Pashinyan not only aggravated Azerbaijan but in his sudden raising of the issue of the Treaty of Sevres, on its centenary, he antagonized Turkey by questioning the continuance of its sovereign territory. So, while Pashinyan’s Armenia failed in making any ground in reconciliation with Azerbaijan and Turkey relations with the main protagonist of Armenia’s hostility towards them – Russia – deteriorated steadily.
The “new war for new territories” resulted in a loss of territory. As a result of its military defeat, Armenia lost control over the occupied regions which its domestic propaganda presented to Armenians as the promised land of the “Republic of Artsakh”. Crowds, infuriated by being told they were driving the Azerbaijanis back to Baku, only to be confronted with a surprise defeat, rallied in Yerevan demanding the resignation of Pashinyan. Pro-Russia politicians from Armenia, as well as some influential Armenian voices from Russia accused the Prime Minister of treason. But it seems his domestic support remains, and Russia doesn’t have legitimate means to replace him openly. Therefore, it is feasible that Moscow may have opted for weakening his power over the secessionist regime in Nagorno-Karabakh and is encouraging the forming a strong unified extra-parliamentary opposition in Armenia to topple Pashinyan in the medium term. The narrative being advanced is that Pashinyan committed the cardinal error of displeasing Russia, and since Russia is Armenia’s only real guarantor of security, Armenia needs to urgently ingratiate itself with Moscow again, and find a new leader to do so.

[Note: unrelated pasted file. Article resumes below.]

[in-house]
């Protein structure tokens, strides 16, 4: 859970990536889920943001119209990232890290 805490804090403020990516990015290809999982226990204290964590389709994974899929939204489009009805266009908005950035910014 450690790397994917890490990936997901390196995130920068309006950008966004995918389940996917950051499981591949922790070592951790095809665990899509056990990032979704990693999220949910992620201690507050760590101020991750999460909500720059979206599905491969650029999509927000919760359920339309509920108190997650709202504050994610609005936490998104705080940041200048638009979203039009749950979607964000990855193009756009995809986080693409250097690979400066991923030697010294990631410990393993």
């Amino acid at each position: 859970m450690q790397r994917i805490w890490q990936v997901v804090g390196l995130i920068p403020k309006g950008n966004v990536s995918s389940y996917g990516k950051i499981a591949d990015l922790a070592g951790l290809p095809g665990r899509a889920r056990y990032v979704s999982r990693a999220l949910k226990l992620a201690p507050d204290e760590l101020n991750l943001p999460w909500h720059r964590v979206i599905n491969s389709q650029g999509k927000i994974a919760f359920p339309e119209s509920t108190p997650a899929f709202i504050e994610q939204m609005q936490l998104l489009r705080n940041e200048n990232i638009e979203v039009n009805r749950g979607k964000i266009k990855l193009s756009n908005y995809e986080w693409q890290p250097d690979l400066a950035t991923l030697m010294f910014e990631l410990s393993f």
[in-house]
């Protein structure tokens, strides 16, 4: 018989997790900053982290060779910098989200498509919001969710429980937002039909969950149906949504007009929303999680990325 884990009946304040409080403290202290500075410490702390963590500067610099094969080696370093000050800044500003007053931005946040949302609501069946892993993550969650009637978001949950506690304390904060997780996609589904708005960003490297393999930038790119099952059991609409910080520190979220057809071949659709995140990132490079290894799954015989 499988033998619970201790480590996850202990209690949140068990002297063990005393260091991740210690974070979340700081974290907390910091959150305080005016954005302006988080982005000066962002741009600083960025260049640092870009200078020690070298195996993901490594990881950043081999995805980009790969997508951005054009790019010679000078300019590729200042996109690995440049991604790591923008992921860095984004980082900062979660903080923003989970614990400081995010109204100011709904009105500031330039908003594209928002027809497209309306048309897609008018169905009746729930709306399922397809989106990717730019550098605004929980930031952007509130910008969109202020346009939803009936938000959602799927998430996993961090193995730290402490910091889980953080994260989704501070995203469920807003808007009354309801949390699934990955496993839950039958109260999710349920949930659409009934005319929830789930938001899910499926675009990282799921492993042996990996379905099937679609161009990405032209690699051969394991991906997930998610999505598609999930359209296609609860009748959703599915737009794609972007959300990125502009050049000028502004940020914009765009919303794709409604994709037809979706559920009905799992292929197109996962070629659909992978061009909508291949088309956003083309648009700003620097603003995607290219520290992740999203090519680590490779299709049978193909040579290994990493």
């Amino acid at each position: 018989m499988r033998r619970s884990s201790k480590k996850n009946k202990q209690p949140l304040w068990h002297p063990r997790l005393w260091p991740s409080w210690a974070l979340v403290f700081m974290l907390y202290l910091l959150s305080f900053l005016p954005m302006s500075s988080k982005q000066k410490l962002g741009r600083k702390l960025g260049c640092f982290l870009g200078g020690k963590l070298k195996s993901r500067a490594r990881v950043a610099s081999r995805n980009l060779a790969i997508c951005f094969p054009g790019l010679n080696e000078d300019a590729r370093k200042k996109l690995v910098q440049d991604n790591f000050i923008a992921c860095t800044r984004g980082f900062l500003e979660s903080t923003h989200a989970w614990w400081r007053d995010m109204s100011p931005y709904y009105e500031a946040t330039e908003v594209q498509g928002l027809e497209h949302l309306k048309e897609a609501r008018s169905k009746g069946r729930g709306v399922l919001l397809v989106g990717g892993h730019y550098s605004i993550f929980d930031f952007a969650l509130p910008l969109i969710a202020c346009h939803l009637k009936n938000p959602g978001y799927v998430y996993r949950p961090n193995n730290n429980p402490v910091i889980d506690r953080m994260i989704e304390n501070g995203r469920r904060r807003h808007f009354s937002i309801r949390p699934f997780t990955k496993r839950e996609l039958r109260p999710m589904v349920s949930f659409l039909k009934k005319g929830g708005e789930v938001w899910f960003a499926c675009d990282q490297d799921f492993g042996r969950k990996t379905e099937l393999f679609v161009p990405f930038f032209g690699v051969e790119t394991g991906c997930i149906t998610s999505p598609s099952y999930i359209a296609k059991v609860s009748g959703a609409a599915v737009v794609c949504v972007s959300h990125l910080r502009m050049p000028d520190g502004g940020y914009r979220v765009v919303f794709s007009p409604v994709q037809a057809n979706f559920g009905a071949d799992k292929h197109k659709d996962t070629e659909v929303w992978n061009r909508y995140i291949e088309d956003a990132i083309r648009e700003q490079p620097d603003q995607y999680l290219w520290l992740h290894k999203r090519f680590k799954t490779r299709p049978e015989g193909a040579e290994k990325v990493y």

There seems to be the development of a kind of dual-power in Armenia at the present moment. Some of the appointments are being made by Pashinyan, who, chastened, is attempting to try to accommodate Putin, while others are being influenced by the self-declared authorities of Nagorno-Karabakh, whose Armenian-inhabited parts are now under the control of Russia’s peacekeeping forces. However, the emerging structure of the future pro-Russia elite is clear: Artur Vanetsyan, Vazgen Manoukyan, and Vitali Balasanyan are going to play the key roles in Armenia and the remaining parts of Nagorno-Karabakh, where the Armenians reside.